The logic of the deductive structure is therefore shown to be inseparable from the logic of the sign. Both seem to sponsor one another and in so doing to ask one to grasp the natural history of pictorial language as such. The real achievement of these paintings is to have fully immersed themselves in meaning, but to have made meaning itself a function of surface—of the external, the public, or a space that is in no way a signifier of the a priori, or of the privacy of intention.

The meaning of Stella’s expurgation of illusionism is unintelligible apart from a will to lodge all meanings within the (semiological) conventions of a public space. And to expose illusionistic space as a model of privacy—of the Self conceived as constituted prior to its contact with the space of the world.4

The conception of the Self had by the late 1950s already become an aspect of the literary experience of Beckett and of the nouveau roman. And it had emerged as the particularly urgent claim of the late philosophy of Wittgenstein, in which the language game was a therapy aimed at severing the connection (the logical connection) between meaning and mind. In the Blue Book, for example, Wittgenstein asks what it means to make the claim that we know a tune: does it mean that before we sing it we have quickly whistled it to ourselves silently; or that we have a picture of the score in our heads—a mental image of the tune—from which we read off the notes as we sing them? Is claiming to know the tune dependent upon having it stored up someplace inside us, like beads already positioned on a string and ready to be pulled out of our mouths? Or is it simply singing the tune, or perhaps hearing many tunes and saying, “that one just then is the right tune.” The tune, and the question of just where it is stored when we claim to know it, widens out in The Philosophical Investigations to memory images and to the bases for all claims to know. Again and again Wittgenstein tried to sever the certainty of these claims from a picture of a mental space in which definitions and rules are stored, awaiting application. His work became an attempt to confound our picture of the necessity that there be a private mental space (a space available only to the single self) in which meanings and intentions have to exist before they could issue into the space of the world.5 The model of meaning that Wittgenstein implores us to accept is a model severed from the legitimizing claims of the private self.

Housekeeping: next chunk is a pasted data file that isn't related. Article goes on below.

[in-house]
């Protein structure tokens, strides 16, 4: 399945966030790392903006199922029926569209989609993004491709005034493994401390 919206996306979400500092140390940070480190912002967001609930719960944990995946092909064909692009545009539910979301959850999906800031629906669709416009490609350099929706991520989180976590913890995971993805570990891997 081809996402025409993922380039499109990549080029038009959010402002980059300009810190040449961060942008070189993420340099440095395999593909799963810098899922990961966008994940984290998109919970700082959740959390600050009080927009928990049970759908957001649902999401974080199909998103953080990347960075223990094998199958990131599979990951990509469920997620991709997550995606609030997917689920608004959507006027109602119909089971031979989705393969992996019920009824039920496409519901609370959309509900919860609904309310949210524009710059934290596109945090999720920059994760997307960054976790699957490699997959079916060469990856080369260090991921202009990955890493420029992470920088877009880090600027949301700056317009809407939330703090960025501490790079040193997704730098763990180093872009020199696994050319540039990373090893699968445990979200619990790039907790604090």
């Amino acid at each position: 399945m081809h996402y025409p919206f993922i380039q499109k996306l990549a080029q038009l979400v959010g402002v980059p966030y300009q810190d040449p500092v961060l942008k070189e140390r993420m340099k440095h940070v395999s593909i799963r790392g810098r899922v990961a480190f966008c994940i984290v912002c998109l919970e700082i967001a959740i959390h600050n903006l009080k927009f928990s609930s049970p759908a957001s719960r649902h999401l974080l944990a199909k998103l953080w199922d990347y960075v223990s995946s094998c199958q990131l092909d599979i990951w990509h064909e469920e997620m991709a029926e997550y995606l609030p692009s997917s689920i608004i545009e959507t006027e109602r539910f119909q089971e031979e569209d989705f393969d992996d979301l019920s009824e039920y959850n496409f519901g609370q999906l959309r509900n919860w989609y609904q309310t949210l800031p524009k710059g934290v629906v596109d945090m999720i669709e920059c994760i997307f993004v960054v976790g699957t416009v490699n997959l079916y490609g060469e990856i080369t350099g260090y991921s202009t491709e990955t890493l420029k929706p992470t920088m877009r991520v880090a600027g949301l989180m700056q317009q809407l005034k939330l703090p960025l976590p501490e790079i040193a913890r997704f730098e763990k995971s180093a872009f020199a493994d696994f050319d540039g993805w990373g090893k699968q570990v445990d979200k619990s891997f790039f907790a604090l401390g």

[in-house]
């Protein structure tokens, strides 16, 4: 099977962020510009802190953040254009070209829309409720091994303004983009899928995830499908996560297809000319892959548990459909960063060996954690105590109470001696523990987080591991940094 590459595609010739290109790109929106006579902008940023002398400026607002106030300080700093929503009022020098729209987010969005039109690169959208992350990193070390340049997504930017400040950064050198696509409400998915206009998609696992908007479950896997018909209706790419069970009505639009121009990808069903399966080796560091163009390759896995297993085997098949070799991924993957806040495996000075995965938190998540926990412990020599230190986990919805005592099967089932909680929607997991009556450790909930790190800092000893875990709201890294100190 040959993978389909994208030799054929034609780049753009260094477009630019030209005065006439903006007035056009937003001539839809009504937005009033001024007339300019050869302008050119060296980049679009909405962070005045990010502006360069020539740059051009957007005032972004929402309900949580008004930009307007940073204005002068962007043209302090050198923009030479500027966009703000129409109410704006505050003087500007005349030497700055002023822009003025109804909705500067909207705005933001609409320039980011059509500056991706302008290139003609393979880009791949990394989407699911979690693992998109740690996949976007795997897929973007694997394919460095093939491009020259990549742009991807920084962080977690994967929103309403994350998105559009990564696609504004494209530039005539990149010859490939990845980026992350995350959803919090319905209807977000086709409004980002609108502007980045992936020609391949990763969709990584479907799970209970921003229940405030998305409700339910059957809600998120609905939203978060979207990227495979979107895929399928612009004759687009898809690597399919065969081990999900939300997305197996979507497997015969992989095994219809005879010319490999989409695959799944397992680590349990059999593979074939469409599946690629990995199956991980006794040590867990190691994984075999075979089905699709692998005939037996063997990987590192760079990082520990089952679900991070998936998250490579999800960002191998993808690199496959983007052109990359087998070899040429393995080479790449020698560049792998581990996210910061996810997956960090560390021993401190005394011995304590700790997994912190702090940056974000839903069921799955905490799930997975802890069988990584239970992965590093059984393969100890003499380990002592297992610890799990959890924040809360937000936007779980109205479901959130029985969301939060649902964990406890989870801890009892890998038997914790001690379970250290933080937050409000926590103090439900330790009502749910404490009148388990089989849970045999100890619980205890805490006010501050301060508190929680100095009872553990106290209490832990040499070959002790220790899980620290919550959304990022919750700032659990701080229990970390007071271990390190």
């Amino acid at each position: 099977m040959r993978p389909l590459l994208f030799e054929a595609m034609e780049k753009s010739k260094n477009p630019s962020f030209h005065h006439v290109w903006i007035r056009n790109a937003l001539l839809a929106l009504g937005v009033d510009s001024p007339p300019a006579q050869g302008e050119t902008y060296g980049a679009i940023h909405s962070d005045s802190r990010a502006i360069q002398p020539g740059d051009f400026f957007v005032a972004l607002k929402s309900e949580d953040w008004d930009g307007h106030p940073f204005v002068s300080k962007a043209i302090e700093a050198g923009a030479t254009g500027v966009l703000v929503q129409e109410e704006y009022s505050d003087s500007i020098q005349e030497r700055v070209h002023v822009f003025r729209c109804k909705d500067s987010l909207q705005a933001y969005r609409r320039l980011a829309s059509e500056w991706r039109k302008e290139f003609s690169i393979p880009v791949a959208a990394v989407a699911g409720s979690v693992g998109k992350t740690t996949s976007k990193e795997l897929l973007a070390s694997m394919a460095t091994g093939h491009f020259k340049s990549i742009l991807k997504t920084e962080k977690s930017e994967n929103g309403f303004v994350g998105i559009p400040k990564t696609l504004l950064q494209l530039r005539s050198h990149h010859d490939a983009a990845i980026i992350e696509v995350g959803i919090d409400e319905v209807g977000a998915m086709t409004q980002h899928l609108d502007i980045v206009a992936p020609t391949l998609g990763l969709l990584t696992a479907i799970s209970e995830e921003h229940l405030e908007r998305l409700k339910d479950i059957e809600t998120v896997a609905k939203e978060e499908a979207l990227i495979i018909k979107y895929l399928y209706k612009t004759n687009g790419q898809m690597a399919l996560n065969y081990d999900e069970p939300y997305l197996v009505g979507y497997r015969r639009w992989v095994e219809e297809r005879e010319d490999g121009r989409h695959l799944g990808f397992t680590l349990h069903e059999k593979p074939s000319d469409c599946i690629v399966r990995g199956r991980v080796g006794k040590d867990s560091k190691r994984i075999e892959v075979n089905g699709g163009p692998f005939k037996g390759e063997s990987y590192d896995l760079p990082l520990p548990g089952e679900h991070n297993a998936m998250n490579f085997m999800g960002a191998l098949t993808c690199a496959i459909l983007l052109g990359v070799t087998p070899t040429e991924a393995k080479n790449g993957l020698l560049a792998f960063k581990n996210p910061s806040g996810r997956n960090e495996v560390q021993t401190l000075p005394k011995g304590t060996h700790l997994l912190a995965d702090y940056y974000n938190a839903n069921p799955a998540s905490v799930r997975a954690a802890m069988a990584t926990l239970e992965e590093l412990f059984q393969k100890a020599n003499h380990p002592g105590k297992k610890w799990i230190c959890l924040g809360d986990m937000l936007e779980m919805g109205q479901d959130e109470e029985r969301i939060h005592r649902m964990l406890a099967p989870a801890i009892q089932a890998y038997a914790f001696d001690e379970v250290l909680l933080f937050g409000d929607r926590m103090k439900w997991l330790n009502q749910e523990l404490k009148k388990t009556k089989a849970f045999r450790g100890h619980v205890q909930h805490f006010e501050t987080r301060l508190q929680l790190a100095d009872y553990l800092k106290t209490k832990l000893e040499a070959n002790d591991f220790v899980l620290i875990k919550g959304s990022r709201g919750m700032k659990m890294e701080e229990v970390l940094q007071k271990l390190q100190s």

The significance of the art which emerged in this country in the early 1960s is that it staked everything on the truth of that model. Therefore, if we read the work of Stella or Morris, or Judd, or Andre, merely as part of a text of formal reordering, we miss the meaning that is most central to that work. Further, we may miss or misconceive the way in which that very notion of meaning persists in certain art of the present.

Bochner’s work, for example, has been a consistent attempt to map the linguistic fact onto the perceptual one—not to show the insubstantiality of the one as opposed to the materiality of the other, but to demonstrate the necessity in experience of their mutual fruition. In Measurements, Group B, 1967, the walls of a room are printed with the notation of their dimensions, so that the space appears against the image of its own blueprint. But one has no sense of the priorness of the one to the other, of either serving as ground to the other as figure. Illusionism is erased in the experience of the extended object (the wall) as the basis for the very notion of arithmetic extension, and of an abstract geometry being indistinct from those oblique directions through which dimension projects itself into the world.

In Axiom of Indifference, a group of linguistic propositions are set up in relation to a group of physical facts, each corroborating the other. A wall running down the center of the work splits the eight integers of the work into two groups of four and makes the total configuration of physical shape and verbal proposition invisible from either side. Wholeness of shape as well as wholeness of the propositional entity becomes a matter of reconstruction, which is to say, of memory. And memory is shown to be a function of language, as language is a coefficient o that which is completely external—a presence that is forever possible. “Immediate experience,” Bochner has written, “will not cohere as an independent domain. Memories tend to be remains, not of past sensations, but past verbalizations.” Further, Axiom of Indifference, like 7 Properties of Between, functions as a composite entity in which verbal proposition and physical facts appear within a single act of perception. Verification is therefore immediate, and the work acts as a kind of model for the public assignment of truth-value to a given statement. But esthetically, these works lodge themselves within a broader aspect of the notion of a model, for what is central to them is their insistence upon the externality, the publicness of space in which verification and meaning reside. They are, one would say, visualizations of a linguistic space that if fully nonpsychological—the attempt to picture a world unmediated by the idea of a protocol language, a kind of necessary purging of the fantasy of privacy from his art.